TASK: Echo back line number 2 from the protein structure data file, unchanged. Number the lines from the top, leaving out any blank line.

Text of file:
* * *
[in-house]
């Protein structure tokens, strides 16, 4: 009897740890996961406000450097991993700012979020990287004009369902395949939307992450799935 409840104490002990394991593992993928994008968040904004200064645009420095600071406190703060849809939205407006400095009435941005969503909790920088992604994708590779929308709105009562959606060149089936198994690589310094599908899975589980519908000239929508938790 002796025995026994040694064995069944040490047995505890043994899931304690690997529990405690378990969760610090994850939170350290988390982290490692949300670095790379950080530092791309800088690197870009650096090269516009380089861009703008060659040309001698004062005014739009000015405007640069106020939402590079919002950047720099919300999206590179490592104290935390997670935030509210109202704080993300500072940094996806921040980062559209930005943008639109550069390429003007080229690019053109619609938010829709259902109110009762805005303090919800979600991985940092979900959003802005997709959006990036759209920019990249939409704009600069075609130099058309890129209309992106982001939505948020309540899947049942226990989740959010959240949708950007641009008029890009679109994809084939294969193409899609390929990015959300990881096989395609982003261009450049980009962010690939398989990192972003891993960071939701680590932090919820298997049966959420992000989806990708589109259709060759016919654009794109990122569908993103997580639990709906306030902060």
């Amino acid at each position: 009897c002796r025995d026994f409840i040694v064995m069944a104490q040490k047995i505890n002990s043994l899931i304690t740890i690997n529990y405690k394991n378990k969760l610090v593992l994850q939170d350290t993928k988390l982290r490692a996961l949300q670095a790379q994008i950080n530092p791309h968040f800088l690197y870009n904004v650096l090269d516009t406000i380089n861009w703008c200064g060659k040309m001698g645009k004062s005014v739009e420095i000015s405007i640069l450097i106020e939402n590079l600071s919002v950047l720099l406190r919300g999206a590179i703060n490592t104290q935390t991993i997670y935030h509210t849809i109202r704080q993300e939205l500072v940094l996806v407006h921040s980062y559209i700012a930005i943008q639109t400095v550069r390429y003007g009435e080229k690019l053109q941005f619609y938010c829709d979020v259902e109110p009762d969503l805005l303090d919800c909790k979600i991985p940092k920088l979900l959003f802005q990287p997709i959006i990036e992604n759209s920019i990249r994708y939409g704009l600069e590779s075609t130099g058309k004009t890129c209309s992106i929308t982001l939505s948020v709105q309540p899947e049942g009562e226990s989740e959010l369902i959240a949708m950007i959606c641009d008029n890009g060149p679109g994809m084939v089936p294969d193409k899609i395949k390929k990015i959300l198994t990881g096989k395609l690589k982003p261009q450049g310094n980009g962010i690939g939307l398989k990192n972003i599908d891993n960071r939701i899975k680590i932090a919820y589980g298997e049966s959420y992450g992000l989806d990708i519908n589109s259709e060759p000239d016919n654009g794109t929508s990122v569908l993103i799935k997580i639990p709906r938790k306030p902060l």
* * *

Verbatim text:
């Protein structure tokens, strides 16, 4: 009897740890996961406000450097991993700012979020990287004009369902395949939307992450799935 409840104490002990394991593992993928994008968040904004200064645009420095600071406190703060849809939205407006400095009435941005969503909790920088992604994708590779929308709105009562959606060149089936198994690589310094599908899975589980519908000239929508938790 002796025995026994040694064995069944040490047995505890043994899931304690690997529990405690378990969760610090994850939170350290988390982290490692949300670095790379950080530092791309800088690197870009650096090269516009380089861009703008060659040309001698004062005014739009000015405007640069106020939402590079919002950047720099919300999206590179490592104290935390997670935030509210109202704080993300500072940094996806921040980062559209930005943008639109550069390429003007080229690019053109619609938010829709259902109110009762805005303090919800979600991985940092979900959003802005997709959006990036759209920019990249939409704009600069075609130099058309890129209309992106982001939505948020309540899947049942226990989740959010959240949708950007641009008029890009679109994809084939294969193409899609390929990015959300990881096989395609982003261009450049980009962010690939398989990192972003891993960071939701680590932090919820298997049966959420992000989806990708589109259709060759016919654009794109990122569908993103997580639990709906306030902060």